In an effort to move discussions of a new FC Cincinnati stadium forward, Cincinnati mayor John Cranley has unveiled a new proposal.
Last week, FC Cincinnati released a plan that called for a $200 million stadium in Oakley that would be privately financed. However, the proposal also included a request for $70 to $75 million from local government to fund infrastructure improvements around the site–prompting Hamilton County officials to make the case for FC Cincinnati to instead use the existing Paul Brown Stadium rather than a new facility.
With the club expressing skepticism that Paul Brown Stadium could be included in a successful MLS expansion bid, Cranley has unveiled a proposal that uses a variety of funding sources to cover infrastructure costs. Under the mayor’s plan, the city would divert money from tax increment financing districts in Oakley, contributing an expected $9.7 million. Also included are $7.3 million in proceeds from the sale of Blue Ash airport, a $15 million parking garage from the county, and a request for Hamilton County to grant Cincinnati permission to use its $1.1 million portion of the hotel tax to pay off a $20 million loan.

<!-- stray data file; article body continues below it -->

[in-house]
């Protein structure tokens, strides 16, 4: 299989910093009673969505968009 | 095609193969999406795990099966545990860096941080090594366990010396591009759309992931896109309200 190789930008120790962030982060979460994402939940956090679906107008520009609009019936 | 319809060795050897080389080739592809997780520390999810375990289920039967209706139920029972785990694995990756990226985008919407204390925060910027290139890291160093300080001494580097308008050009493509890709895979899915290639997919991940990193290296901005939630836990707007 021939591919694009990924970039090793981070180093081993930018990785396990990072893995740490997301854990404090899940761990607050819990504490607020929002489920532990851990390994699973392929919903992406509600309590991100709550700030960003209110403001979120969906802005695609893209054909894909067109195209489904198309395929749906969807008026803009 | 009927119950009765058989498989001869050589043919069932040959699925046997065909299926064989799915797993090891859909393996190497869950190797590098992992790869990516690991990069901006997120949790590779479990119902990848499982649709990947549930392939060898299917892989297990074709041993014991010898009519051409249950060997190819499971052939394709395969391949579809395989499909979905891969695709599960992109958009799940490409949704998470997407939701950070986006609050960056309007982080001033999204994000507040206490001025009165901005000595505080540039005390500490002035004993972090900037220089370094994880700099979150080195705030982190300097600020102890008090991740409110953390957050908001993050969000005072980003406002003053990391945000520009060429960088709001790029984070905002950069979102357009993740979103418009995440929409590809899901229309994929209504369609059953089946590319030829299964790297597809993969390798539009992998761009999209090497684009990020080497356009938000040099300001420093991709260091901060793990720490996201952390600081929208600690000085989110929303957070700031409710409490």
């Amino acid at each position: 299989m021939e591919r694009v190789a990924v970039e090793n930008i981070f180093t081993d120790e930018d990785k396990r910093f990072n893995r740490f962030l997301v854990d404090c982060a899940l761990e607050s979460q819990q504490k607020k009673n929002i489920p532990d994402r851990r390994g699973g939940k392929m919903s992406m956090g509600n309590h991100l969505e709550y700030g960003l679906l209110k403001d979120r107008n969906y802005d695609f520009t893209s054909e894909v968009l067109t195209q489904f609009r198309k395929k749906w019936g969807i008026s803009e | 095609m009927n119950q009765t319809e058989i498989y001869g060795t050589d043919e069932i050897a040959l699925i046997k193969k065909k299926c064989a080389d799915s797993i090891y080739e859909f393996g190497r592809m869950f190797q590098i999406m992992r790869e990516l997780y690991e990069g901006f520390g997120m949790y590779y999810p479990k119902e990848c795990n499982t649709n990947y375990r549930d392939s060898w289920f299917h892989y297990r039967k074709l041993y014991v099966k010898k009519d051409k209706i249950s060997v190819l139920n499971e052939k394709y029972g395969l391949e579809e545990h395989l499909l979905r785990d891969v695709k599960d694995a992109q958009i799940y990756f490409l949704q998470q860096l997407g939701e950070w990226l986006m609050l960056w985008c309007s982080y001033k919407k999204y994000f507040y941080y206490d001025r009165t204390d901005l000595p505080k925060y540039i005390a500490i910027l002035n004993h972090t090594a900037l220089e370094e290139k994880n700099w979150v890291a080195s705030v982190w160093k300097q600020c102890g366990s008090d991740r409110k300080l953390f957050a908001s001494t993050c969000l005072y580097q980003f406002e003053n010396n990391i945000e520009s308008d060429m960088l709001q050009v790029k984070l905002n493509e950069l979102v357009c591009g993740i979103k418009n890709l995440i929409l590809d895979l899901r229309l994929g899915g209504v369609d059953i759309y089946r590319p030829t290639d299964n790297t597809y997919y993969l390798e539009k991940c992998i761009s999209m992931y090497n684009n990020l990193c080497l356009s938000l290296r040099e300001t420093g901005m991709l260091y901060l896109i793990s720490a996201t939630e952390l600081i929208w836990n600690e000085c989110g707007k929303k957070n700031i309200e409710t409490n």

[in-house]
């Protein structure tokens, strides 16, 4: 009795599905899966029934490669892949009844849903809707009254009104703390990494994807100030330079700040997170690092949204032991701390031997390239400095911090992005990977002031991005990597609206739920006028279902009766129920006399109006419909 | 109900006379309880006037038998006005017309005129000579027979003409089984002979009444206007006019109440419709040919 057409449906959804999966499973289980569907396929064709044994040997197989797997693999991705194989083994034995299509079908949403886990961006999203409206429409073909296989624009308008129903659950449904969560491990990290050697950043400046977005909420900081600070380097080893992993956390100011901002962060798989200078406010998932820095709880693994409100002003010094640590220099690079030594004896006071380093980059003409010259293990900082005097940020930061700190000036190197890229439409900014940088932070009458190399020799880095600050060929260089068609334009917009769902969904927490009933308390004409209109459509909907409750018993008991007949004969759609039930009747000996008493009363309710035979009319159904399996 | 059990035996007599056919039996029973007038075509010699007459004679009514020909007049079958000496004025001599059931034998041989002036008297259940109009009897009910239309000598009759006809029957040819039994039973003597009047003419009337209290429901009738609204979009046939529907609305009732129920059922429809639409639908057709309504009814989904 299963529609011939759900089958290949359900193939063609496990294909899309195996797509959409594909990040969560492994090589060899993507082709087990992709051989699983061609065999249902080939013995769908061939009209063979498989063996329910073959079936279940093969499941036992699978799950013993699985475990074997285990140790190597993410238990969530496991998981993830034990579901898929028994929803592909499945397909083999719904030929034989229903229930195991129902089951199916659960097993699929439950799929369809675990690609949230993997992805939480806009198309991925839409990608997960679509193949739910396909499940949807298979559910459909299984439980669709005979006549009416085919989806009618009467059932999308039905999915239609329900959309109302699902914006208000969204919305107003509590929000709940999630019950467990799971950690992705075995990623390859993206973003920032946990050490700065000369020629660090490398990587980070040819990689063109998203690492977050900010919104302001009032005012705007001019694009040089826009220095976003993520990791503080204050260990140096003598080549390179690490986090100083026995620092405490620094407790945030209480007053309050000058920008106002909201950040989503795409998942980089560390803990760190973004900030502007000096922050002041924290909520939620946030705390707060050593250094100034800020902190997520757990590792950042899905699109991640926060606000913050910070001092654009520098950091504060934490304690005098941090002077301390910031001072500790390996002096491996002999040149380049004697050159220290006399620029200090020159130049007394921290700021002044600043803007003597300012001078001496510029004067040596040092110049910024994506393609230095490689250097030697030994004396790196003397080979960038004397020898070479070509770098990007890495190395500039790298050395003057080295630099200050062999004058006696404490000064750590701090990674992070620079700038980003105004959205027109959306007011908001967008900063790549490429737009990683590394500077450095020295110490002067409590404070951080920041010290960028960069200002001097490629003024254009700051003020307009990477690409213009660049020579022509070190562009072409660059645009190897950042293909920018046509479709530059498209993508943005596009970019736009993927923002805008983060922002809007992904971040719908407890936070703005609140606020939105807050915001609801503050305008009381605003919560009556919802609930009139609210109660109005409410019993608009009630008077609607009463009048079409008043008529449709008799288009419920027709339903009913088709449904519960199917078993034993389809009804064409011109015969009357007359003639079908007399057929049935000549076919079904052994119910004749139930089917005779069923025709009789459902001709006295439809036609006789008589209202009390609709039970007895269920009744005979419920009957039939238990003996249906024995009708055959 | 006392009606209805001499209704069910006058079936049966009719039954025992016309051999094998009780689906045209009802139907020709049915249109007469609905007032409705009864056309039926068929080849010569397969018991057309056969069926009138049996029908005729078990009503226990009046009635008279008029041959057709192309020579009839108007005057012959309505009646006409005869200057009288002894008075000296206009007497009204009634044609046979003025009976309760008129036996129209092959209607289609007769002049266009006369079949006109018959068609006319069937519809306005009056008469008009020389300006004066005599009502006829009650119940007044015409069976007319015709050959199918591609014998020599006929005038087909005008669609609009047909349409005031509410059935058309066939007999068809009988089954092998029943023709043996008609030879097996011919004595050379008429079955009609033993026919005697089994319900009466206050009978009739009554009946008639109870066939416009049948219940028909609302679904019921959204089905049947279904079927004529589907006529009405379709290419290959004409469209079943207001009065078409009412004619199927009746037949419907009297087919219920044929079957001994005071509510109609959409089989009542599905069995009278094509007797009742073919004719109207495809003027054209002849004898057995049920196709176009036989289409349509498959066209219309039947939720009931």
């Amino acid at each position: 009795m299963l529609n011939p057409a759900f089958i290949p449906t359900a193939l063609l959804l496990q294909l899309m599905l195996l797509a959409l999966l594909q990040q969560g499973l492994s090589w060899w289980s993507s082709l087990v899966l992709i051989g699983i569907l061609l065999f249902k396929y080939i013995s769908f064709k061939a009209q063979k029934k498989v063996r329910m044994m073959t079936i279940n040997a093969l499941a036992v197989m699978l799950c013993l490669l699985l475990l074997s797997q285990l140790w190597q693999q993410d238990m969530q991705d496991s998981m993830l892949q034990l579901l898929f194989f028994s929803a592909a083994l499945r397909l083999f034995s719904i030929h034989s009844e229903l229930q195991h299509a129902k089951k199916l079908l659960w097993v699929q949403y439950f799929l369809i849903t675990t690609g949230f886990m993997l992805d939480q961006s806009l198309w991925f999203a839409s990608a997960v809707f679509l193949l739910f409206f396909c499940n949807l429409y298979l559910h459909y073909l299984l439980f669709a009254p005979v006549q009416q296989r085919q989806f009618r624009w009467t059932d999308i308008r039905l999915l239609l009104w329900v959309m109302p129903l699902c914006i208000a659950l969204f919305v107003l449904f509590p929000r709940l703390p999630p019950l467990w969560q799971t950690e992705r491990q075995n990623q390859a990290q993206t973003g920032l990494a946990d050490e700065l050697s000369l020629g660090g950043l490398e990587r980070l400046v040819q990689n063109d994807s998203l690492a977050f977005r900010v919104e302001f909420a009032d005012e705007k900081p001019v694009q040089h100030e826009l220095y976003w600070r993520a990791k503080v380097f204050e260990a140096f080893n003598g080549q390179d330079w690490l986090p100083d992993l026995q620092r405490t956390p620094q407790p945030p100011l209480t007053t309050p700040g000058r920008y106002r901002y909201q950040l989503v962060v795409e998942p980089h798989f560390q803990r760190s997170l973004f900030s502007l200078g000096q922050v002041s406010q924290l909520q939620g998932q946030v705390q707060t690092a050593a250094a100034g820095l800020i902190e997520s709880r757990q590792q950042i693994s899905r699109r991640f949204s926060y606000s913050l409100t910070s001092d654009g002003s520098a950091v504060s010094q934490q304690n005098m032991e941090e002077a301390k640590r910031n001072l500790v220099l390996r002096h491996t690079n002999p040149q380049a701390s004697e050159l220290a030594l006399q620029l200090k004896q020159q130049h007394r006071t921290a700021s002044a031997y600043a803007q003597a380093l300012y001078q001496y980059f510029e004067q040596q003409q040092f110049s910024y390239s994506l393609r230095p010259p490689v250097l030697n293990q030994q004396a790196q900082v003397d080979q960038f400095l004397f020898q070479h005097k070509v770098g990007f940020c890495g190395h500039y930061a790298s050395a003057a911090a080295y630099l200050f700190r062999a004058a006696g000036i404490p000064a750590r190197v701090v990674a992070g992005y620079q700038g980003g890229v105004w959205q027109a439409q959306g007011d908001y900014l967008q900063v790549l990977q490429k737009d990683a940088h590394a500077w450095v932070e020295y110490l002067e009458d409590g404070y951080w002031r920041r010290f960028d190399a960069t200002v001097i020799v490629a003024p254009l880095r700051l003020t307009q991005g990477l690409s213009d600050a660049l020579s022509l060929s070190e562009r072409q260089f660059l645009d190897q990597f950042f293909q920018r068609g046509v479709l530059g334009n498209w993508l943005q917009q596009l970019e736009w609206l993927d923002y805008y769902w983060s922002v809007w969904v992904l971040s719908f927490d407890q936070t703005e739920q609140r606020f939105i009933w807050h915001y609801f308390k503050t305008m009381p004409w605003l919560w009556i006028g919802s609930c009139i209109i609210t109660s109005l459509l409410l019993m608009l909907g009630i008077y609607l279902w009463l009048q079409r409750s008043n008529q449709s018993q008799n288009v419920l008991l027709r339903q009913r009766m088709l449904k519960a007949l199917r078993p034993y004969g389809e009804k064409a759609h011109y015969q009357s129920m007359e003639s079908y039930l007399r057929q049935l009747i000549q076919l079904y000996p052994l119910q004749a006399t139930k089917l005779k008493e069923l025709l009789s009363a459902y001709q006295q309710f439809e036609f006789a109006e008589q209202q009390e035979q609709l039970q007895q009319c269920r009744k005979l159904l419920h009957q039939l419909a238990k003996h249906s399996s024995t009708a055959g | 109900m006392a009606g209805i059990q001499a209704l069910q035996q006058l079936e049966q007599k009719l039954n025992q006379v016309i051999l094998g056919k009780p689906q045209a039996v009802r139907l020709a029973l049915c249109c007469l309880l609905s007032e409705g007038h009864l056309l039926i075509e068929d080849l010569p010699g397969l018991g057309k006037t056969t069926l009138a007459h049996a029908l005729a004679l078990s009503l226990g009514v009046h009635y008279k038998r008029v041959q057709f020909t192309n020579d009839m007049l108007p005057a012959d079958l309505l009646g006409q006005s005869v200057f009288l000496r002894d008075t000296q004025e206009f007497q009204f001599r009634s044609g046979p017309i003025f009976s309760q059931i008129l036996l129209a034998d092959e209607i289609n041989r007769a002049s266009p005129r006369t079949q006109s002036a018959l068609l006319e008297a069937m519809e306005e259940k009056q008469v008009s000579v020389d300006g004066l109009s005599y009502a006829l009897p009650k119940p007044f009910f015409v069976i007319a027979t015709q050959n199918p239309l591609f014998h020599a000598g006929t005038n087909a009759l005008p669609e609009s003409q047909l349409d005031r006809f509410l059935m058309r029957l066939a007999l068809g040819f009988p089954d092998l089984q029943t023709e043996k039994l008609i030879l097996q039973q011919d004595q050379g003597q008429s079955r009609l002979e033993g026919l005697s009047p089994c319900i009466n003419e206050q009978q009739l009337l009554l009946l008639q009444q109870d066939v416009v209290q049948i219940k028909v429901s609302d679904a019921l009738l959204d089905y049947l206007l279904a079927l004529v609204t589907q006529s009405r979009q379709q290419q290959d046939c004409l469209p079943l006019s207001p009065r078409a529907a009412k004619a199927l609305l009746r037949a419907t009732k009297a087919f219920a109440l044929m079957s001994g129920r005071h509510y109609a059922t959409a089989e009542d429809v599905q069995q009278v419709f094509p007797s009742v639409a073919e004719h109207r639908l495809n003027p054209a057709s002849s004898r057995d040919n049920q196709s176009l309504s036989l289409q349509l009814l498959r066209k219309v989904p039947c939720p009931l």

Hamilton County had offered the $15 million for a parking garage at a new stadium site as an alternative to its Paul Brown Stadium pitch. Cranely is hoping that the city will approve his plan by the end of this month, but questions remain as to whether a funding gap can be resolved. More from The Cincinnati Enquirer:
This brings the total public money offered to $52 million. Cranley acknowledged the gap saying, “I hope with the county we’ll get there.” The county, could in theory, offer a portion of the hotel tax from hotels located in the county.
FC Cincinnati officials echoed Cranley’s remarks. They said in a statement Friday that they hope to have more conversations with city and the county, and hope the county “will get us over the finish line.”
Infrastructure needs include $20 million for the garage, $45 million for roads and utilities and $5 million for preparing the site.
Late Friday, [county commissioner Todd] Portune told The Enquirer the county will not offer more funds for the stadium infrastructure.
“That’s all we have to give. That’s it,” Portune said.
FC Cincinnati has been discussing Cincinnati’s Oakley as its proposed stadium site, though Newport, KY–located across the river from downtown Cincinnati–has been floated as a possible alternative. The club has been looking to have its stadium plan in place by MLS’s mid-December announcement on expansion, particularly as some competing bids–including Sacramento and Nashville–continue to make progress.
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